Follow These 4 Tips for Financial Freedom in Retirement

Financial Freedom in Retirement
Financial Freedom in Retirement can be fleeting!

Americans have grown so accustomed to the grind of working for bi-weekly paychecks that the definition of retirement is no longer what it used to be. A landmark Merrill Lynch study released in June found that 72 percent of Americans age 50 and up said their ideal retirement will include working in some capacity. Granted, the respondents indicated their post-retirement jobs would be “more fulfilling and flexible” than their current jobs. But if these individuals had the means, skill set and financial wherewithal to choose their profession, they’d already be doing it.

Median monthly income for Americans in 2012 (the most recent Census data available) was $51,371. The average annual Social Security benefit is $15,300 in 2014. Americans planning to work during retirement to maintain their current standard of living would have to make $35,000 annually on top of Social Security. But financial freedom in retirement will only come from major adjustments that could start to save you small amounts that will gradually grow, and planning before retirement. Incorporating these four basic lifestyle tips will help you get closer to that financial freedom in retirement:

Get Rid of Television

The average American over the age of 15 spends about 20 hours per week watching television, according to the Bureau of Labor Statistics. Further, market research firm NPD Group estimates the average cable/satellite bill costs Americans about $1,400 annually.

Despite television sets getting more energy efficient, they can still guzzle 160-plus watts of power to use. Assuming an electric rate of $0.12 per kilowatt hour (the national average), television watching adds about $50 per year to your electric bill. You are also endlessly exposed to powerful advertisements designed to invoke spontaneous spending on material items you don’t need.

Getting rid of the television could literally save you thousands of dollar per year, not to mention free up time for more physical or new brain enhancing activities.

Lower the Thermostat

A data analysis by cloud computing provider Energy Hub found for every one degree you turn the heat down in the winter time, you save 3 percent on utility costs. The study specifically points out that Michigan residents could save about $30 per month by lowering their thermostats three degrees below their normal setting.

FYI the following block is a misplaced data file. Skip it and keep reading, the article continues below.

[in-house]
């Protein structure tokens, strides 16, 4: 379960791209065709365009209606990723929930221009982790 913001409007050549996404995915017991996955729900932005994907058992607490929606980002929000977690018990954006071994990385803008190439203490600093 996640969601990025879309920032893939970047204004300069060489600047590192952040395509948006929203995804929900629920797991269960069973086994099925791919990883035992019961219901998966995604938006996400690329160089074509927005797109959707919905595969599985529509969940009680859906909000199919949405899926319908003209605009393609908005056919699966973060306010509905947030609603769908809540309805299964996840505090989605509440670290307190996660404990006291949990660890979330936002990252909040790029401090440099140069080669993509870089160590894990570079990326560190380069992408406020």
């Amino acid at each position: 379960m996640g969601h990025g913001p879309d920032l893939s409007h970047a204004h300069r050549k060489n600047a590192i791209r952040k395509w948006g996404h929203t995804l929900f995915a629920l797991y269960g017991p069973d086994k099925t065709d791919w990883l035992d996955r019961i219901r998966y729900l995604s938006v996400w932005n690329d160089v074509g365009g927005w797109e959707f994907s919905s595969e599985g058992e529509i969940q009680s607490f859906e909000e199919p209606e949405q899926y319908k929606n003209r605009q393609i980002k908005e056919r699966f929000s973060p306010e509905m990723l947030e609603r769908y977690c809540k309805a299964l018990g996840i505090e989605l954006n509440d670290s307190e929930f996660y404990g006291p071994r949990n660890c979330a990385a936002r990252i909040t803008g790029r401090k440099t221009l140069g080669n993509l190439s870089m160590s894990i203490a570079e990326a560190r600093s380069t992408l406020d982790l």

It’s not as if 66 degrees is inadequate to keep you warm when the outside temperature is below zero. Buy a few extra pairs of long johns and take the family on a house sweater shopping trip at the local restore or Goodwill. You’ll have fun and save money at the same time.

Re-evaluate Car Insurance

Data by the National Association of Insurance Commissioners revealed 76 percent of drivers in America purchase additional comprehensive coverage above and beyond state-mandated minimums. The difference between liability and comprehensive coverage is about $300 per year on average.

Those who are financing vehicles typically are required by the lender to carry full coverage. But there’s no reason to purchase extra coverage when it’s unnecessary, particularly for an older vehicle. Plus if you do get in an accident, there’s a chance the other person’s policy will pay for damages to your car if they’re at fault.

You can avoid insurance altogether by depositing the state’s minimum liability amount with the treasurer. There are other unique options. Consider liquidating future structured settlement payments to come up with the lump sum of cash for this. When you decide to stop driving and you never get in an accident, you can get the money back. Since this tip is more investment oriented, be sure to do your due diligence research before making any decision.

Utilize a Spending Plan

Now that you’re saving all this money, it’s important to operate with a household spending plan to ensure those dollars remained saved and ideally invested. You also want to be sure to have a system that anticipates all those normal monthly expenses, the unexpected monthly expenses, as well as those periodic pesky surprise expenses that tend to throw off the budget. It’s those surprises and emergencies that often cause a raid on the investments or an increase in the credit card balance. The Budget Kit workbook and the companion Excel Worksheets can definitely help you accomplish all those steps.

Since, the U.S. dollar has lost nearly 21 percent of its buying power since 2004, according to the U.S. inflation calculator, it’s more important than ever to continue to save more, monitor all those expenses and have a plan for the future.

Retirement should be a time to reflect and enjoy life. That goal is in reach for anyone willing to make the effort.

Invest in Precious Metals

Now that you’re saving all this money, you need a means to store and earn a return on it. The answer is simple: precious metals.

The U.S. dollar has lost nearly 21 percent of its buying power since 2004, according to the U.S. inflation calculator. Conversely, both gold and silver have increased in value by at least 200 percent in that same time period. The “golden” rule when it comes to purchasing precious metals is to buy bullion instead of ETFs (stocks). That way you have total control of your assets with minimal Wall Street meddling.

Retirement should be a time to reflect and enjoy life. And financial freedom in retirement is in reach for anyone willing to make the effort.